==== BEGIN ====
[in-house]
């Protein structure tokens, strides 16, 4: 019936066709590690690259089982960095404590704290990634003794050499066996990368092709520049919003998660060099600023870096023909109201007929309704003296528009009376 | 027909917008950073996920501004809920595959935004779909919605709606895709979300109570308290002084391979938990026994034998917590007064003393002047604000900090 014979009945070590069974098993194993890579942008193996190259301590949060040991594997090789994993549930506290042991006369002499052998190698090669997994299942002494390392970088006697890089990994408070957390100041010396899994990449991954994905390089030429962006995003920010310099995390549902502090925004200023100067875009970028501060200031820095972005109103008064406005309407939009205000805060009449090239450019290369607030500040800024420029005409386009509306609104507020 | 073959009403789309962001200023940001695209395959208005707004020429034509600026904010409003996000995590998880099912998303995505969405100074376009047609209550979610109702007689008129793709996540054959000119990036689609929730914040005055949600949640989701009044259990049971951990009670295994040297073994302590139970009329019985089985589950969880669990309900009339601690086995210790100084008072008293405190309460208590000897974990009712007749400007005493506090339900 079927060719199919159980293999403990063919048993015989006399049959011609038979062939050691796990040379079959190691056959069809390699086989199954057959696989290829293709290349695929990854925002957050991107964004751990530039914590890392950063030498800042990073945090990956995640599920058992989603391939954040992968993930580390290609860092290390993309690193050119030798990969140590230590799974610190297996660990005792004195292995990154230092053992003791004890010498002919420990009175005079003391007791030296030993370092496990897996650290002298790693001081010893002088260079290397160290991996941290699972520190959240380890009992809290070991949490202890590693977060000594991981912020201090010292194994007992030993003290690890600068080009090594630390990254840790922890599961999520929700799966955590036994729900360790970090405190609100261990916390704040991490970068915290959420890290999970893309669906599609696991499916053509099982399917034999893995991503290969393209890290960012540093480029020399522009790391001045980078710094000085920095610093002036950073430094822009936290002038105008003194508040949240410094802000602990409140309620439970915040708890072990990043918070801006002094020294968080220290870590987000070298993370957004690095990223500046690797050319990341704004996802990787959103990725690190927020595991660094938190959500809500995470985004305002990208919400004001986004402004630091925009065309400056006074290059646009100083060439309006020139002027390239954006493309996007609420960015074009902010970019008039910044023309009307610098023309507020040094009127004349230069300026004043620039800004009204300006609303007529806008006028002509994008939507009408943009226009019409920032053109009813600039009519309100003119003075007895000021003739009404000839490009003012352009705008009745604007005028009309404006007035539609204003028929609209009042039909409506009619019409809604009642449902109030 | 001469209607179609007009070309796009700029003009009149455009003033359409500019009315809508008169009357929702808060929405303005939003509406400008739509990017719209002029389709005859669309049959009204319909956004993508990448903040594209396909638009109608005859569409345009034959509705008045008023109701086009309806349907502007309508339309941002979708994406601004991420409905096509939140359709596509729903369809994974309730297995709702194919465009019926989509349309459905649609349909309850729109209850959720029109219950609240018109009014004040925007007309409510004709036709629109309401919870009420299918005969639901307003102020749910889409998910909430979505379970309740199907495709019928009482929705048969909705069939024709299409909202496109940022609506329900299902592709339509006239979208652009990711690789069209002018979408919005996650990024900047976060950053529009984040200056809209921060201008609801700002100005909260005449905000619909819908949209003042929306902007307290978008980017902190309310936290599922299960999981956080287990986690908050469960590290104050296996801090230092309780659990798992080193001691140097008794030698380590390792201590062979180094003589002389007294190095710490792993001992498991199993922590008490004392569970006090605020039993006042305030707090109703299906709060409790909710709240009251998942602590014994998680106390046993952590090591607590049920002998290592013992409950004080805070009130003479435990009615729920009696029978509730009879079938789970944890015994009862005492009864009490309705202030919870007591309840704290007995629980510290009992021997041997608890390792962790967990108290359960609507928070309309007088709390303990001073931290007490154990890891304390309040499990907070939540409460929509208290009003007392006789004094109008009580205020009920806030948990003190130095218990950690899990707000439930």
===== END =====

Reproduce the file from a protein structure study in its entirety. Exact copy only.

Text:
[in-house]
């Protein structure tokens, strides 16, 4: 019936066709590690690259089982960095404590704290990634003794050499066996990368092709520049919003998660060099600023870096023909109201007929309704003296528009009376 | 027909917008950073996920501004809920595959935004779909919605709606895709979300109570308290002084391979938990026994034998917590007064003393002047604000900090 014979009945070590069974098993194993890579942008193996190259301590949060040991594997090789994993549930506290042991006369002499052998190698090669997994299942002494390392970088006697890089990994408070957390100041010396899994990449991954994905390089030429962006995003920010310099995390549902502090925004200023100067875009970028501060200031820095972005109103008064406005309407939009205000805060009449090239450019290369607030500040800024420029005409386009509306609104507020 | 073959009403789309962001200023940001695209395959208005707004020429034509600026904010409003996000995590998880099912998303995505969405100074376009047609209550979610109702007689008129793709996540054959000119990036689609929730914040005055949600949640989701009044259990049971951990009670295994040297073994302590139970009329019985089985589950969880669990309900009339601690086995210790100084008072008293405190309460208590000897974990009712007749400007005493506090339900 079927060719199919159980293999403990063919048993015989006399049959011609038979062939050691796990040379079959190691056959069809390699086989199954057959696989290829293709290349695929990854925002957050991107964004751990530039914590890392950063030498800042990073945090990956995640599920058992989603391939954040992968993930580390290609860092290390993309690193050119030798990969140590230590799974610190297996660990005792004195292995990154230092053992003791004890010498002919420990009175005079003391007791030296030993370092496990897996650290002298790693001081010893002088260079290397160290991996941290699972520190959240380890009992809290070991949490202890590693977060000594991981912020201090010292194994007992030993003290690890600068080009090594630390990254840790922890599961999520929700799966955590036994729900360790970090405190609100261990916390704040991490970068915290959420890290999970893309669906599609696991499916053509099982399917034999893995991503290969393209890290960012540093480029020399522009790391001045980078710094000085920095610093002036950073430094822009936290002038105008003194508040949240410094802000602990409140309620439970915040708890072990990043918070801006002094020294968080220290870590987000070298993370957004690095990223500046690797050319990341704004996802990787959103990725690190927020595991660094938190959500809500995470985004305002990208919400004001986004402004630091925009065309400056006074290059646009100083060439309006020139002027390239954006493309996007609420960015074009902010970019008039910044023309009307610098023309507020040094009127004349230069300026004043620039800004009204300006609303007529806008006028002509994008939507009408943009226009019409920032053109009813600039009519309100003119003075007895000021003739009404000839490009003012352009705008009745604007005028009309404006007035539609204003028929609209009042039909409506009619019409809604009642449902109030 | 001469209607179609007009070309796009700029003009009149455009003033359409500019009315809508008169009357929702808060929405303005939003509406400008739509990017719209002029389709005859669309049959009204319909956004993508990448903040594209396909638009109608005859569409345009034959509705008045008023109701086009309806349907502007309508339309941002979708994406601004991420409905096509939140359709596509729903369809994974309730297995709702194919465009019926989509349309459905649609349909309850729109209850959720029109219950609240018109009014004040925007007309409510004709036709629109309401919870009420299918005969639901307003102020749910889409998910909430979505379970309740199907495709019928009482929705048969909705069939024709299409909202496109940022609506329900299902592709339509006239979208652009990711690789069209002018979408919005996650990024900047976060950053529009984040200056809209921060201008609801700002100005909260005449905000619909819908949209003042929306902007307290978008980017902190309310936290599922299960999981956080287990986690908050469960590290104050296996801090230092309780659990798992080193001691140097008794030698380590390792201590062979180094003589002389007294190095710490792993001992498991199993922590008490004392569970006090605020039993006042305030707090109703299906709060409790909710709240009251998942602590014994998680106390046993952590090591607590049920002998290592013992409950004080805070009130003479435990009615729920009696029978509730009879079938789970944890015994009862005492009864009490309705202030919870007591309840704290007995629980510290009992021997041997608890390792962790967990108290359960609507928070309309007088709390303990001073931290007490154990890891304390309040499990907070939540409460929509208290009003007392006789004094109008009580205020009920806030948990003190130095218990950690899990707000439930």